DrawKit relaunches with a membership model; offering thousands of assets in both free and pro plans
Creative asset provider designstripe, known for creating and supplying mockups and illustrations, have rebranded DrawKit – their Sydney-based sister company that specialises in 2D, 3D and interactive assets. On a mission to simplify, designstripe’s internal creative team took to streamlining and visually updating DrawKit’s offering, championing the company’s unique business model and practical selling point: subscription-based illustrative content (and lots of it).
Regularly updating their site with new collections, DrawKit offers free and ‘Pro’ memberships, ranging from 10-12 illustrations per collection as a free member to at least 20-100 assets in their more extensive upgraded level. “We strive to give excellent quality across both free and pro collections,” Head of Brands & Communications Vincent Ramsay-Lemelin tells us, “but we reserve the more unique and exciting styles for the Pro collection,” giving their paid users access to exclusive, hard-to-source styles, such as their animated and 3D collections. “In Pro collections, we also ensure that particular topics are covered thoroughly,” Ramsay-Lemelin continues, “ensuring that members have in-depth creative assets in concept and composition.” With such variety in mind, any topic or scope is possible within DrawKit’s prolific library.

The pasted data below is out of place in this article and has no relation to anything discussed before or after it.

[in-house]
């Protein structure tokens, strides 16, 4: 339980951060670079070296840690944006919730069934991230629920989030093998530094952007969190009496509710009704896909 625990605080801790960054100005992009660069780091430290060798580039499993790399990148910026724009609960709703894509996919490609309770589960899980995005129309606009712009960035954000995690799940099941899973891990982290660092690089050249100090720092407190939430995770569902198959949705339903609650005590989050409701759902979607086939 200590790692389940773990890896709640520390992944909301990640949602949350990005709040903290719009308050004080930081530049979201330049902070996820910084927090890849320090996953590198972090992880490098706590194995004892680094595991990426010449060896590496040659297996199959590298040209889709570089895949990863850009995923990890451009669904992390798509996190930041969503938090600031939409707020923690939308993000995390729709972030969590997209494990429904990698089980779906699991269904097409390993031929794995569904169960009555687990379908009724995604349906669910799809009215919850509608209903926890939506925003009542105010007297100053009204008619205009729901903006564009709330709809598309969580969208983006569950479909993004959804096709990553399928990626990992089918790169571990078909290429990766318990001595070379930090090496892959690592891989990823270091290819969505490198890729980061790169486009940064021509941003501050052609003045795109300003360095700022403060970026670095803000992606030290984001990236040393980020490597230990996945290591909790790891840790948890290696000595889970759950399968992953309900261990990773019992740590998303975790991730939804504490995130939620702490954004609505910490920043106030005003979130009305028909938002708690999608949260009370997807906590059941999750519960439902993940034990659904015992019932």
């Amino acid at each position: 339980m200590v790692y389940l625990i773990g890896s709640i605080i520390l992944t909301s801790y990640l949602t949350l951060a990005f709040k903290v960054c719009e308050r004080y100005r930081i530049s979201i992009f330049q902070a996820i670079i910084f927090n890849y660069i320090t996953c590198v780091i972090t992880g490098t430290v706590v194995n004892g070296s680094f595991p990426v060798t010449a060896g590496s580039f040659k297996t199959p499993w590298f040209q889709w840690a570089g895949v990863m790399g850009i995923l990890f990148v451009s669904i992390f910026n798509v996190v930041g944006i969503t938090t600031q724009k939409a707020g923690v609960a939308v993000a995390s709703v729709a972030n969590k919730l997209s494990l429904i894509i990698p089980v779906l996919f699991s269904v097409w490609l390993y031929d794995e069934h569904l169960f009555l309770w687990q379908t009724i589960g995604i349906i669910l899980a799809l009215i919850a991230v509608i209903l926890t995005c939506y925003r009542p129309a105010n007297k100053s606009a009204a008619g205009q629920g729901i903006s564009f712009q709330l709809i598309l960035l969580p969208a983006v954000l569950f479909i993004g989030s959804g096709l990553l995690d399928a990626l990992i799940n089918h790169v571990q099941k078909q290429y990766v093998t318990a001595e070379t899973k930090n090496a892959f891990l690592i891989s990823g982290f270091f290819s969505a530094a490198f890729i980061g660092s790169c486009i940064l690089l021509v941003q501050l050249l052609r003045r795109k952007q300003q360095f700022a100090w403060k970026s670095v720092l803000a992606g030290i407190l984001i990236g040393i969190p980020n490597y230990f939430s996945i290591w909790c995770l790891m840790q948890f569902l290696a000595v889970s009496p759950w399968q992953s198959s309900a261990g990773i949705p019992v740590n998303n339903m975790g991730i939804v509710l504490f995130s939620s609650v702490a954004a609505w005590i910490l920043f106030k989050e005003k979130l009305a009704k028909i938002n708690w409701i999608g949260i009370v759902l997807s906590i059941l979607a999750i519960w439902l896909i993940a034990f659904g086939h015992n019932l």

DrawKit’s aesthetic upgrade is founded on the use of Rasmus Andersson’s Inter as the hero typeface of the brand, capitalising on its digital optimisation and the accessibility of its distinctive design. Furthermore, the complementary use of DrawKit’s embracing colour palette – assembled of sand to teal gradients and soft monochromatic tones – not only supports the brand’s accessibility through its flexibility but also cements the identity in the context of its founding, having being inspired by the Sydney skyline. “Gradients are a terrific way to express flexibility as they allow things to be in the in-between,” Ramsay-Lemelin explains. “As an asset provider, we wanted only to force some products to have the same colours,” he concludes, “plus, it’s a fantastic way to bring the sun from Syndey into our DNA.”